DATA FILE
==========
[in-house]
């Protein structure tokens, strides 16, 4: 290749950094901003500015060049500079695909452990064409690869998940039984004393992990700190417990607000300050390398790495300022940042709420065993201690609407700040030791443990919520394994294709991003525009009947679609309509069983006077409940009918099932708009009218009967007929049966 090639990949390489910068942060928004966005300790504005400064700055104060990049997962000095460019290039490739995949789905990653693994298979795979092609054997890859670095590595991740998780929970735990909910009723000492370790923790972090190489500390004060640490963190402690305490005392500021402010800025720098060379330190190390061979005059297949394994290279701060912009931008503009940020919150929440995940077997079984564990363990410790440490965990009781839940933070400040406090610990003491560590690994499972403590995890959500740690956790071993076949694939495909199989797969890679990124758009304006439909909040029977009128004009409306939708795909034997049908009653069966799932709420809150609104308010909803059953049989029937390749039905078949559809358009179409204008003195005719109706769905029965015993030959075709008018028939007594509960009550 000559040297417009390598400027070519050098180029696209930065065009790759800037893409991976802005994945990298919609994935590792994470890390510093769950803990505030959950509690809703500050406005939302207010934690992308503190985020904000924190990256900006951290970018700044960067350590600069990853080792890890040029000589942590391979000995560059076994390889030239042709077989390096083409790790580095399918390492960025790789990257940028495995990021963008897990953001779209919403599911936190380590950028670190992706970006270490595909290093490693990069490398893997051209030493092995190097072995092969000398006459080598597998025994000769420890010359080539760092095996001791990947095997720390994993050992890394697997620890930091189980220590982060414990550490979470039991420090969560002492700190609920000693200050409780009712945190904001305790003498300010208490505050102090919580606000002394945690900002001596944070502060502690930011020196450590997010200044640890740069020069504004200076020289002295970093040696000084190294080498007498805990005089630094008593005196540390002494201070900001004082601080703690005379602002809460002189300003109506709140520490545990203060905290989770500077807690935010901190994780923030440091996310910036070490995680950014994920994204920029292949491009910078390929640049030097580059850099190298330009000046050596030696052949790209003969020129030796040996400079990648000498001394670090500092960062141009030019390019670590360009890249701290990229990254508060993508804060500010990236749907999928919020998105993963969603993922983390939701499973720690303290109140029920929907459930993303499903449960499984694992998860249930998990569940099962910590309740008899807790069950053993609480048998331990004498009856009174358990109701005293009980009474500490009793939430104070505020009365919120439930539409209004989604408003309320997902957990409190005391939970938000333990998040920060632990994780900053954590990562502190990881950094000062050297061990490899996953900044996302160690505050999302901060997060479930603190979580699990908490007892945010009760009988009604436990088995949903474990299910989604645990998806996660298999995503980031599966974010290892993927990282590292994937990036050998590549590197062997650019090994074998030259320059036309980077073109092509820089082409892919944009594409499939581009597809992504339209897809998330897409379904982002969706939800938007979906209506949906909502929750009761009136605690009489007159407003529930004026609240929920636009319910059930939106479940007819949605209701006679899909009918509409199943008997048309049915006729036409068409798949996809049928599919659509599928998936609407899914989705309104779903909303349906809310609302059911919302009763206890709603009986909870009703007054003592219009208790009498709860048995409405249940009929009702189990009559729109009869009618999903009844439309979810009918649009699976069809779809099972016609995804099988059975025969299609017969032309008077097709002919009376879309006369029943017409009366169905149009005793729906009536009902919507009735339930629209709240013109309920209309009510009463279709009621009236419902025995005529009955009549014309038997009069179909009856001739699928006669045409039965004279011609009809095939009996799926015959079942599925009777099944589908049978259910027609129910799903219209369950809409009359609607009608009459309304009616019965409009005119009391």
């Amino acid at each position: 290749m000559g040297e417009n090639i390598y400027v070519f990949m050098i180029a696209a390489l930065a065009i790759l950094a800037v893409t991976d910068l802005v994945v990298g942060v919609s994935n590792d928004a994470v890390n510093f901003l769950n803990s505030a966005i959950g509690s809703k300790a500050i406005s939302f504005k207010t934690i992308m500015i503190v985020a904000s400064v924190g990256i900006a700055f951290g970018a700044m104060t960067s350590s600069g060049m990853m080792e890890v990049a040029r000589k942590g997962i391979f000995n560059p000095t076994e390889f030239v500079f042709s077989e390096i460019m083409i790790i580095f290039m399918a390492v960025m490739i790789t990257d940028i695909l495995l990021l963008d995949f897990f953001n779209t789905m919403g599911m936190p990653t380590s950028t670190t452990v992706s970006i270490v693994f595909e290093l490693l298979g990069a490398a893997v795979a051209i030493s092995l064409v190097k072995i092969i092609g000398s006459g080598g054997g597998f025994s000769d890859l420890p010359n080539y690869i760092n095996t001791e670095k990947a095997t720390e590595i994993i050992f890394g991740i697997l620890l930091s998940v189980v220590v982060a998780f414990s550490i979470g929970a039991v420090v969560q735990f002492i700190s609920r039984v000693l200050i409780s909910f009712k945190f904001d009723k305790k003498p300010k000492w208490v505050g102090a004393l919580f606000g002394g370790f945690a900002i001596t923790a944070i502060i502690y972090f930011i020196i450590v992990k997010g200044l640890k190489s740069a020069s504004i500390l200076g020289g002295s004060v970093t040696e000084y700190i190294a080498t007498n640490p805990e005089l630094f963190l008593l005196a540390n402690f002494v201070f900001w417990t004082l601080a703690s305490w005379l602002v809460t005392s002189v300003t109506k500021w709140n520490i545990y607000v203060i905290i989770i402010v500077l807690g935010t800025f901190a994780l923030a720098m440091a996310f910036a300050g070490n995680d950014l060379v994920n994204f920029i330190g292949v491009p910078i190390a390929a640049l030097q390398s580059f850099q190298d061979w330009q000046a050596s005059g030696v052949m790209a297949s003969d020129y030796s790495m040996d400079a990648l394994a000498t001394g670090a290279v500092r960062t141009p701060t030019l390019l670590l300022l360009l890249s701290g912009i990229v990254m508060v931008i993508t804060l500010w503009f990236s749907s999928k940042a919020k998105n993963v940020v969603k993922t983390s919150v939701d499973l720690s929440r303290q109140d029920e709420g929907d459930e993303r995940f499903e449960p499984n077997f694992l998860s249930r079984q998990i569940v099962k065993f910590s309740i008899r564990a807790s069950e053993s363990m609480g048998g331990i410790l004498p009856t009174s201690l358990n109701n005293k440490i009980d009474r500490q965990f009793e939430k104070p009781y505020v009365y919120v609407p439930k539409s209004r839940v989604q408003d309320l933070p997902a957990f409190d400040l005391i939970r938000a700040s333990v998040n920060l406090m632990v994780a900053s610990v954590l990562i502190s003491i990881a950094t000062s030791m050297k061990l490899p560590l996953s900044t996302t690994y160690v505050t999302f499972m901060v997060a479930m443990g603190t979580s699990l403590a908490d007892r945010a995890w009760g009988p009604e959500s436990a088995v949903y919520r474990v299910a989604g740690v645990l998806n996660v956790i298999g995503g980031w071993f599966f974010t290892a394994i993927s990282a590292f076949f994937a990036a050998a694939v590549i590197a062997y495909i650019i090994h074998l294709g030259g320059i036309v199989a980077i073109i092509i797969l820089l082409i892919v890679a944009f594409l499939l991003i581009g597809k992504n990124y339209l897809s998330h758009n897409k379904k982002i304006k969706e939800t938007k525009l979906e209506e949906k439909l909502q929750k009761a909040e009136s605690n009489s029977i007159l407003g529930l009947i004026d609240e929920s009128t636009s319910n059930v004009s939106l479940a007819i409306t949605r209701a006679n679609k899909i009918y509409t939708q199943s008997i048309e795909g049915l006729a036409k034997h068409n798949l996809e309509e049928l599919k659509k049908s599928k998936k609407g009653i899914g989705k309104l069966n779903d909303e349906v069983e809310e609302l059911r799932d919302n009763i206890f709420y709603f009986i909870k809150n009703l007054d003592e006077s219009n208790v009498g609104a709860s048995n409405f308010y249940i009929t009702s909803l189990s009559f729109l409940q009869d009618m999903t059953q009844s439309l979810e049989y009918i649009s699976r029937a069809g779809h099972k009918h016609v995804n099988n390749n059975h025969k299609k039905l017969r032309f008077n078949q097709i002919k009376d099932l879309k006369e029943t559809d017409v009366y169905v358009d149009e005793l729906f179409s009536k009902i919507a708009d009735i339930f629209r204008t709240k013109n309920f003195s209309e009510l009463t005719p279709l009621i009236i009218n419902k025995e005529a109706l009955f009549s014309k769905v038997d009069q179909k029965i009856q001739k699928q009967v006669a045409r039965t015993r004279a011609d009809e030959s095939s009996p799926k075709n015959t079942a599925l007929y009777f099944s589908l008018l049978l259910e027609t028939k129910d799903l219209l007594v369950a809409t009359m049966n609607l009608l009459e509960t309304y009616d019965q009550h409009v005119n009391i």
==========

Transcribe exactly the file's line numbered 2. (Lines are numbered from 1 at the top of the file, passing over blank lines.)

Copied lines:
């Protein structure tokens, strides 16, 4: 290749950094901003500015060049500079695909452990064409690869998940039984004393992990700190417990607000300050390398790495300022940042709420065993201690609407700040030791443990919520394994294709991003525009009947679609309509069983006077409940009918099932708009009218009967007929049966 090639990949390489910068942060928004966005300790504005400064700055104060990049997962000095460019290039490739995949789905990653693994298979795979092609054997890859670095590595991740998780929970735990909910009723000492370790923790972090190489500390004060640490963190402690305490005392500021402010800025720098060379330190190390061979005059297949394994290279701060912009931008503009940020919150929440995940077997079984564990363990410790440490965990009781839940933070400040406090610990003491560590690994499972403590995890959500740690956790071993076949694939495909199989797969890679990124758009304006439909909040029977009128004009409306939708795909034997049908009653069966799932709420809150609104308010909803059953049989029937390749039905078949559809358009179409204008003195005719109706769905029965015993030959075709008018028939007594509960009550 000559040297417009390598400027070519050098180029696209930065065009790759800037893409991976802005994945990298919609994935590792994470890390510093769950803990505030959950509690809703500050406005939302207010934690992308503190985020904000924190990256900006951290970018700044960067350590600069990853080792890890040029000589942590391979000995560059076994390889030239042709077989390096083409790790580095399918390492960025790789990257940028495995990021963008897990953001779209919403599911936190380590950028670190992706970006270490595909290093490693990069490398893997051209030493092995190097072995092969000398006459080598597998025994000769420890010359080539760092095996001791990947095997720390994993050992890394697997620890930091189980220590982060414990550490979470039991420090969560002492700190609920000693200050409780009712945190904001305790003498300010208490505050102090919580606000002394945690900002001596944070502060502690930011020196450590997010200044640890740069020069504004200076020289002295970093040696000084190294080498007498805990005089630094008593005196540390002494201070900001004082601080703690005379602002809460002189300003109506709140520490545990203060905290989770500077807690935010901190994780923030440091996310910036070490995680950014994920994204920029292949491009910078390929640049030097580059850099190298330009000046050596030696052949790209003969020129030796040996400079990648000498001394670090500092960062141009030019390019670590360009890249701290990229990254508060993508804060500010990236749907999928919020998105993963969603993922983390939701499973720690303290109140029920929907459930993303499903449960499984694992998860249930998990569940099962910590309740008899807790069950053993609480048998331990004498009856009174358990109701005293009980009474500490009793939430104070505020009365919120439930539409209004989604408003309320997902957990409190005391939970938000333990998040920060632990994780900053954590990562502190990881950094000062050297061990490899996953900044996302160690505050999302901060997060479930603190979580699990908490007892945010009760009988009604436990088995949903474990299910989604645990998806996660298999995503980031599966974010290892993927990282590292994937990036050998590549590197062997650019090994074998030259320059036309980077073109092509820089082409892919944009594409499939581009597809992504339209897809998330897409379904982002969706939800938007979906209506949906909502929750009761009136605690009489007159407003529930004026609240929920636009319910059930939106479940007819949605209701006679899909009918509409199943008997048309049915006729036409068409798949996809049928599919659509599928998936609407899914989705309104779903909303349906809310609302059911919302009763206890709603009986909870009703007054003592219009208790009498709860048995409405249940009929009702189990009559729109009869009618999903009844439309979810009918649009699976069809779809099972016609995804099988059975025969299609017969032309008077097709002919009376879309006369029943017409009366169905149009005793729906009536009902919507009735339930629209709240013109309920209309009510009463279709009621009236419902025995005529009955009549014309038997009069179909009856001739699928006669045409039965004279011609009809095939009996799926015959079942599925009777099944589908049978259910027609129910799903219209369950809409009359609607009608009459309304009616019965409009005119009391």